The path to sobriety is often a rocky one, full of hills to climb and curves to navigate. It is completely normal to experience a setback or even relapse on the lifetime journey to maintain your recovery from addiction. Life is full of circumstances that can make alcohol and drug abuse recovery challenging. Fortunately, you aren’t alone on your journey from addiction. Even if you experience a relapse in sobriety, getting sober after a setback is still possible.
The Right Step Hill Country is an addiction treatment center just south of Austin, Texas. We provide residential and outpatient addiction treatment services so our clients can begin the road to recovery with support and newfound confidence. Using evidence-based therapies, our holistic approach works to heal the whole person. If you’ve relapsed in your recovery journey, that’s okay. We can help as you’re getting sober after a setback. Learn more today by calling 1.844.675.1628.
How to Get Sober After a Setback
There are a few steps you can take after experiencing a setback in sobriety. A lifetime of recovery lies ahead of you, and going through the motions of getting sober again is vital to your future.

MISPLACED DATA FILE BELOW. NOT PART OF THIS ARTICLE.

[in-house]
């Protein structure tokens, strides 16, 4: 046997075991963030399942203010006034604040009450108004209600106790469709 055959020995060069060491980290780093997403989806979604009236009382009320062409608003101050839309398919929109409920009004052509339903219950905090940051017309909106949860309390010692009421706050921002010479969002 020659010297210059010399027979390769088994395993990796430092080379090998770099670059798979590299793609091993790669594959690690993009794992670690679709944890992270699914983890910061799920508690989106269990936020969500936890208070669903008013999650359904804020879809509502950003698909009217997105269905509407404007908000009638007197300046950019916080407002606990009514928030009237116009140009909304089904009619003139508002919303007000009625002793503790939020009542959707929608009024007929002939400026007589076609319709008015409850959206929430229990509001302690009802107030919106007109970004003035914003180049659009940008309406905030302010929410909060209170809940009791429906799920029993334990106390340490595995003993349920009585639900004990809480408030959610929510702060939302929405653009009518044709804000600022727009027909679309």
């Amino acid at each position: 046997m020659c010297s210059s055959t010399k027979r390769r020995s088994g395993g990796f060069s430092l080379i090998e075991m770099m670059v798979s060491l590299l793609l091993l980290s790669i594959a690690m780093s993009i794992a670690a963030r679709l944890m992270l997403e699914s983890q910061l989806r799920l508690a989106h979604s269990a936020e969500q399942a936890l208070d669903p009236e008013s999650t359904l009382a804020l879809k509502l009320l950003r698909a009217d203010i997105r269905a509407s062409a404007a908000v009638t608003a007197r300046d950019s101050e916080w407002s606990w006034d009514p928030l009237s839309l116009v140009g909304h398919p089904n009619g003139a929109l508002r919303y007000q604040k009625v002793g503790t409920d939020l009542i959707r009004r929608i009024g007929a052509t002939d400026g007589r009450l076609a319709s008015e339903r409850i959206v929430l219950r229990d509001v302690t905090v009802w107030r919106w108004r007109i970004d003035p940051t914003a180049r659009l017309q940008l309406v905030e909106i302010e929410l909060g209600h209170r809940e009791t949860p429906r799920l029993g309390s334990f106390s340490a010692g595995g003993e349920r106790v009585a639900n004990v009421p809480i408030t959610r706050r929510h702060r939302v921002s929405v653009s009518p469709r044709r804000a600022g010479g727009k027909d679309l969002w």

Acknowledge the Setback
Accept that you aren’t where you want to be, but treat yourself with the same compassion you’d give someone else in the same position. Many people offer a degree of grace and forgiveness to others that they don’t allow for themselves.
When stressful life events occur, it’s easy to fall back into old patterns when new ones aren’t firmly established. If you’ve had a setback, it’s tempting to berate yourself, but being too critical can ultimately counter your goals. If “I made a mistake” turns into “I’m a failure” or “I’ll never get sober,” it can diminish the desire to keep moving forward. You may feel like you’ve come to the end of the road when you’ve really only come to a curve. Take a deep breath, look in the direction you want to go, and take the next step.
Learn from the Setback
Try to see a setback as a learning experience. With some reflection and help, you’ll probably determine where the recovery process broke down. You can work to identify these points by asking:
- Is it possible that peer pressure or a poor environment were contributing factors?
- What were the feelings that led to unwanted behavior?
- Were there counterproductive thoughts behind the feelings?
No one wants setbacks, but if you learn from them, they can strengthen previously weak areas. When you identify problem areas and work on them, you’re less likely to make the same mistakes going forward.